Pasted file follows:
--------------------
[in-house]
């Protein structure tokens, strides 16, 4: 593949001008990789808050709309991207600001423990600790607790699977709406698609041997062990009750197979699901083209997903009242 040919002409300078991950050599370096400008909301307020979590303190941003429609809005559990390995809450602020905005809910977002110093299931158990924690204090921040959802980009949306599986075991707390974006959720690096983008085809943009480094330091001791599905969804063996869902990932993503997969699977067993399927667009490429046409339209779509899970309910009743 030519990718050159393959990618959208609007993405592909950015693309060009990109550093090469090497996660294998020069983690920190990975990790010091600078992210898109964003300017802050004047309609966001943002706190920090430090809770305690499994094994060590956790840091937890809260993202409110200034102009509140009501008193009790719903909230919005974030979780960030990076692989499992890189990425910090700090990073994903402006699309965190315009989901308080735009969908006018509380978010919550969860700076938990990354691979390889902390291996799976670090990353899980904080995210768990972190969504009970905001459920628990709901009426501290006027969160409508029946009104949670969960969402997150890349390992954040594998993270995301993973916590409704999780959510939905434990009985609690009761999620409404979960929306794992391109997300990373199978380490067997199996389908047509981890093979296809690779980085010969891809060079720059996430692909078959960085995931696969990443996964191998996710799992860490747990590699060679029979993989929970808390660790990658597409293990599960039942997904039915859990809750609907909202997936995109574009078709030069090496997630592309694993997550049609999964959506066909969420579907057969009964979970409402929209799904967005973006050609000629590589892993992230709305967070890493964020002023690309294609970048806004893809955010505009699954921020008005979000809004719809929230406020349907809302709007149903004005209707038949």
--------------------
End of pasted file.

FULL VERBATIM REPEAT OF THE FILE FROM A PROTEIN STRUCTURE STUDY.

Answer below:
[in-house]
């Protein structure tokens, strides 16, 4: 593949001008990789808050709309991207600001423990600790607790699977709406698609041997062990009750197979699901083209997903009242 040919002409300078991950050599370096400008909301307020979590303190941003429609809005559990390995809450602020905005809910977002110093299931158990924690204090921040959802980009949306599986075991707390974006959720690096983008085809943009480094330091001791599905969804063996869902990932993503997969699977067993399927667009490429046409339209779509899970309910009743 030519990718050159393959990618959208609007993405592909950015693309060009990109550093090469090497996660294998020069983690920190990975990790010091600078992210898109964003300017802050004047309609966001943002706190920090430090809770305690499994094994060590956790840091937890809260993202409110200034102009509140009501008193009790719903909230919005974030979780960030990076692989499992890189990425910090700090990073994903402006699309965190315009989901308080735009969908006018509380978010919550969860700076938990990354691979390889902390291996799976670090990353899980904080995210768990972190969504009970905001459920628990709901009426501290006027969160409508029946009104949670969960969402997150890349390992954040594998993270995301993973916590409704999780959510939905434990009985609690009761999620409404979960929306794992391109997300990373199978380490067997199996389908047509981890093979296809690779980085010969891809060079720059996430692909078959960085995931696969990443996964191998996710799992860490747990590699060679029979993989929970808390660790990658597409293990599960039942997904039915859990809750609907909202997936995109574009078709030069090496997630592309694993997550049609999964959506066909969420579907057969009964979970409402929209799904967005973006050609000629590589892993992230709305967070890493964020002023690309294609970048806004893809955010505009699954921020008005979000809004719809929230406020349907809302709007149903004005209707038949």